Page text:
An interview with Jayla Turner, Educational Change Intern, and Joel Tolman, Director of Impact & Engagement
Ms. Darlitha Busby joined Common Ground’s special education team early in the school year, but she’s the kind of person who seems like she’s always been part of our school community. She earned the nickname “Queen Bee” or “Momma Buzz” at her previous school – partially a reference to her name, partially to her ability to create a “bee hive” where students feel safe and supported, able to do their best work.
We see evidence of Ms. Busby’s care and community-building every day! She tends to create “calm out of chaos,” and “do everything with love and caring,” as she likes to put it. One example: Last month, Ms. Busby had an asthma attack in the middle of the school day. Students were worried and anxious, and Ms. Busby stopped – on her way to emergency care – to make sure one student who was particularly upset knew she was going to be fine. “He made me cry. I had to reassure him that I would be o.k., that he would see me the next day. The first thing he did when he came in the next day was come to my room, to make sure I was o.k. I was there, like I promised!”
This week, Ms. Busby sat down with Educational Change Intern Jayla Turner and staff member Joel Tolman for a conversation about what brought her to Common Ground! She started the interview with questions of her own – asking Jayla about the internship, and what motivated her to take part. “I was just curious – I like to get in kid’s heads, get to know who they are.”
Ms. Busby’s Path to Common Ground
I’m a teacher, though not always in a classroom. My undergraduate degree is in special education, and my graduate degree is in counseling. When I graduated from college in 1981, I went into social services, working with people with disabilities.
Before COVID hit, I was at Great Oaks Charter School. I was hired when the school first opened, and I worked there for 6 years. I liked the fact that it was grassroots, and got a chance to see it grow. My kids who came in as 6th graders are now seniors, and I am really excited to be able to go back for their graduation. Eventually, I moved into a role where I was a bridge between school culture and social work, trying to help things de-escalate before they became a discipline issue. I really value the relationships I built there.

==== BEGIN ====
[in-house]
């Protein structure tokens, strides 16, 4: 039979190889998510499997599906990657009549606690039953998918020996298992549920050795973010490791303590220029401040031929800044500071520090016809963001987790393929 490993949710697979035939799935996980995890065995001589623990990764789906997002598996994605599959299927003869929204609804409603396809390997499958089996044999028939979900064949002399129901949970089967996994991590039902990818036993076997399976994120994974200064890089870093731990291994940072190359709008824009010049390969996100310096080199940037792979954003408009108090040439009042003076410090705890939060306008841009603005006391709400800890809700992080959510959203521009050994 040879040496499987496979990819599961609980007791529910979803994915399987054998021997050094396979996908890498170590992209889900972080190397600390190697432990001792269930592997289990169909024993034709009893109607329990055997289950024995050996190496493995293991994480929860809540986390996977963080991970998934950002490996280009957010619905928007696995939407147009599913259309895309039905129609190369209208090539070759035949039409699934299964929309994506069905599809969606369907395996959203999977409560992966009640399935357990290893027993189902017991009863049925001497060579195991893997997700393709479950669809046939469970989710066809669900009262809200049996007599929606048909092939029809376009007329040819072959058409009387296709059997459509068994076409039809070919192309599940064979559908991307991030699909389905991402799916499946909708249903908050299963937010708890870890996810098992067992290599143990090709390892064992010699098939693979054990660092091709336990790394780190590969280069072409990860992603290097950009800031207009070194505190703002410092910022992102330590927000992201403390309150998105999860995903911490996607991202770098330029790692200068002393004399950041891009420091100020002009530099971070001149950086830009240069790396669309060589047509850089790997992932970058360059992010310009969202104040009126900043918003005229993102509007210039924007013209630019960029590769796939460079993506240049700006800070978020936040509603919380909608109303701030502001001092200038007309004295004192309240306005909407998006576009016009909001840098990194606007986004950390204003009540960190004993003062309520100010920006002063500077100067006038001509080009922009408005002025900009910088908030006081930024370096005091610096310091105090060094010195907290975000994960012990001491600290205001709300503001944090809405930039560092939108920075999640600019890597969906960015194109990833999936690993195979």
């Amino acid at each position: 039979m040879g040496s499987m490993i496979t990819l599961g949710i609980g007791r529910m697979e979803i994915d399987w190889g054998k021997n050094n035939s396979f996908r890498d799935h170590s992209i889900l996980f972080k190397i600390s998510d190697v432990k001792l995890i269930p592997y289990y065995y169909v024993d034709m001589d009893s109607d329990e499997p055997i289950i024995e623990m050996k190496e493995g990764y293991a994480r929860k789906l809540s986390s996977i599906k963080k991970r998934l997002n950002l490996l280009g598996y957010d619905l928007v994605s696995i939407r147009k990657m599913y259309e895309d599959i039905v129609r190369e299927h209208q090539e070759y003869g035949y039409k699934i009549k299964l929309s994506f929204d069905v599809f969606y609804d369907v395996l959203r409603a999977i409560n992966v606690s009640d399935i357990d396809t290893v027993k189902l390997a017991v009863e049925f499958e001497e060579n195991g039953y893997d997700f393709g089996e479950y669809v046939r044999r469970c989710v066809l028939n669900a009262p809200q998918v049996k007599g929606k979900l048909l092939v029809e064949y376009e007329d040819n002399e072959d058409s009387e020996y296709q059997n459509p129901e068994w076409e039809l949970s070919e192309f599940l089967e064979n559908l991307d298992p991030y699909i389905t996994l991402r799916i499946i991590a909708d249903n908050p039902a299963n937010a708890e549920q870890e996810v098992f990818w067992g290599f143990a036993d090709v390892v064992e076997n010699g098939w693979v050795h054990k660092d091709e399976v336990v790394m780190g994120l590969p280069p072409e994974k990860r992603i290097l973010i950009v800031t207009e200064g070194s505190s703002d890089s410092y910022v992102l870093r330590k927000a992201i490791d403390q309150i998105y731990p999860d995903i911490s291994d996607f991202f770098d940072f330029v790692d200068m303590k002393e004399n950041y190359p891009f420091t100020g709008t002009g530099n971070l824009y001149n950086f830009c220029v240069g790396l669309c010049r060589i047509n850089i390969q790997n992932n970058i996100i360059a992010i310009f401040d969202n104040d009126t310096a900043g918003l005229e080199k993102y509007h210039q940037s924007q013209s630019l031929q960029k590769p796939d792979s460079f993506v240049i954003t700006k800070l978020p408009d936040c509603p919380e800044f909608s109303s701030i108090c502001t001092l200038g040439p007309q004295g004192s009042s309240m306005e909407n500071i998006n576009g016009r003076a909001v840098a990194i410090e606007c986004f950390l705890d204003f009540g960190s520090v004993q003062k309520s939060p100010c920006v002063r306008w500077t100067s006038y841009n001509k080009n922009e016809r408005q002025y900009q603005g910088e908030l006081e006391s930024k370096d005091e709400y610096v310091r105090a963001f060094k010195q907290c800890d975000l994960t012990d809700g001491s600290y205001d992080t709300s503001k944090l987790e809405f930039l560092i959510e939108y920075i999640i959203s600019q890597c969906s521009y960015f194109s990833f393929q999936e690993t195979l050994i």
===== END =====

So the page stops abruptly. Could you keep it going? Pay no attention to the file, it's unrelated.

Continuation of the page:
Right before I came to Common Ground, I was at Chapel Haven, helping adults on the spectrum, and with disabilities of all sorts, get on paths to employment. This fall, I was minding my business at Chapel Haven, and I was asked to consider applying to Common Ground. I was honored to think that someone would think I would be an asset.
Ms. Busby’s Work at Common Ground
I want to be everything to everybody! Even though I am officially the 12th grade special education teacher, I value building relationships with everyone. It’s just how I’m set up, that I’ll go all in. I try to do everything with love and kindness.
My goal is to bring calmness to chaos. When things are disjointed or out of whack, I try to be the stabilizer. I have an energy that will calm things when they get crazy.
I get up every morning, excited to come here. I love what I do, and I do exactly what I’ve always wanted to do. I’ve gotten a chance to learn so many things, like sign language. The only thing I would like to do that I haven’t: I would love to learn Braille.
Ms. Busby’s Life Outside of School
I love to do shopping therapy! I’m a consignment shop person. If Saturday is nice, I’ll pick up my mom and my sister, and we’ll go together.
Helping kids and people is in my blood, so I do it on my own time too. For four and a half years, I tutored at Stetson Branch Library. I also worked at a tutoring organization called Muck Mud. We started with 4 or 5 kids, and built it up to 40-50. That work taught me I could make a difference as a special educator.
At the time, I was just a tutor, but I was able to sit in on a phone call with a family and the student school as a special education representative for the child. I was able to have a test redone for this kid, and asked these questions the mom didn’t know to ask, so they could get the support they need.
Working with the founder of Muck Mud, Kevin Muhammed, inspired me to start my own tutoring organization, called L.A.I.D., LLC. It’s named after my husband, son, daughter, and me – Lee, Aaron, Iris, Darlitha – and is based on the idea that you cannot go anywhere without a foundation being L.A.I.D.
I was born in Atlanta, Georgia, the oldest of 6 kids. I grew up in New Haven, and went to Richard C. Lee High School. I have one son who’s 25, and a daughter who’s 27.
What Ms. Busby Is Excited About Right Now
I find the reading lab that I help to teach, and APEX online courses, two of the most interesting processes I’ve seen in a long time. Reading lab does so much to develop people’s reading levels. and APEX allows kids who work better on their own to do so – those are good moves. I would love to see students be able to get college credit for some of these self-paced APEX courses, like psychology or sociology. These sorts of independent, self-paced, and small group learning opportunities are very much needed. Kids get so frustrated in the big setting, but I can help them in the small setting. It also makes a difference that I get to co-teach it – Ms. Townsend, one of our English teachers can lead a lesson, and I can put my special ed spin on it make it accessible.
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